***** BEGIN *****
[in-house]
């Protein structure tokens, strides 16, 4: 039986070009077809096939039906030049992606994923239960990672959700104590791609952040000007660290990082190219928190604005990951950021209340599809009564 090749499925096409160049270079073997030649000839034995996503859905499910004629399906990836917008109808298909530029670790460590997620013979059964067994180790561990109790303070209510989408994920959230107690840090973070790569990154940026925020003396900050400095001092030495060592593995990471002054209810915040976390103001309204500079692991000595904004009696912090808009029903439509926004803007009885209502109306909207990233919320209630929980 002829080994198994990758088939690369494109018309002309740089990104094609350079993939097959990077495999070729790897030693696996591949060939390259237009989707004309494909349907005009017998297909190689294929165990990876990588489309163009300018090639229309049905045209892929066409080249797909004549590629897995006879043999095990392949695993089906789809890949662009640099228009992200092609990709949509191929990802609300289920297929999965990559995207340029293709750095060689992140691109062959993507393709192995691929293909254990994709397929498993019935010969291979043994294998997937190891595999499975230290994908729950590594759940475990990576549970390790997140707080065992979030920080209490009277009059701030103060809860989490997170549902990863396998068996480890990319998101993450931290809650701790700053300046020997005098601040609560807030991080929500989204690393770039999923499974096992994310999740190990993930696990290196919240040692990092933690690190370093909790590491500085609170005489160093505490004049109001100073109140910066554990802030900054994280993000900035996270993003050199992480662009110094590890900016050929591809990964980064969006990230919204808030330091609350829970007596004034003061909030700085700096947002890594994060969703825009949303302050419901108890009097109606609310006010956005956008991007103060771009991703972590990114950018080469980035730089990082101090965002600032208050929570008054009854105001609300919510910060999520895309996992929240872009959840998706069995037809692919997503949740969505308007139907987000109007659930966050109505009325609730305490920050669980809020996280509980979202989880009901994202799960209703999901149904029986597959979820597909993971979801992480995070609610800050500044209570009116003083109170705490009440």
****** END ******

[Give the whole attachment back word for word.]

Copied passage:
[in-house]
């Protein structure tokens, strides 16, 4: 039986070009077809096939039906030049992606994923239960990672959700104590791609952040000007660290990082190219928190604005990951950021209340599809009564 090749499925096409160049270079073997030649000839034995996503859905499910004629399906990836917008109808298909530029670790460590997620013979059964067994180790561990109790303070209510989408994920959230107690840090973070790569990154940026925020003396900050400095001092030495060592593995990471002054209810915040976390103001309204500079692991000595904004009696912090808009029903439509926004803007009885209502109306909207990233919320209630929980 002829080994198994990758088939690369494109018309002309740089990104094609350079993939097959990077495999070729790897030693696996591949060939390259237009989707004309494909349907005009017998297909190689294929165990990876990588489309163009300018090639229309049905045209892929066409080249797909004549590629897995006879043999095990392949695993089906789809890949662009640099228009992200092609990709949509191929990802609300289920297929999965990559995207340029293709750095060689992140691109062959993507393709192995691929293909254990994709397929498993019935010969291979043994294998997937190891595999499975230290994908729950590594759940475990990576549970390790997140707080065992979030920080209490009277009059701030103060809860989490997170549902990863396998068996480890990319998101993450931290809650701790700053300046020997005098601040609560807030991080929500989204690393770039999923499974096992994310999740190990993930696990290196919240040692990092933690690190370093909790590491500085609170005489160093505490004049109001100073109140910066554990802030900054994280993000900035996270993003050199992480662009110094590890900016050929591809990964980064969006990230919204808030330091609350829970007596004034003061909030700085700096947002890594994060969703825009949303302050419901108890009097109606609310006010956005956008991007103060771009991703972590990114950018080469980035730089990082101090965002600032208050929570008054009854105001609300919510910060999520895309996992929240872009959840998706069995037809692919997503949740969505308007139907987000109007659930966050109505009325609730305490920050669980809020996280509980979202989880009901994202799960209703999901149904029986597959979820597909993971979801992480995070609610800050500044209570009116003083109170705490009440």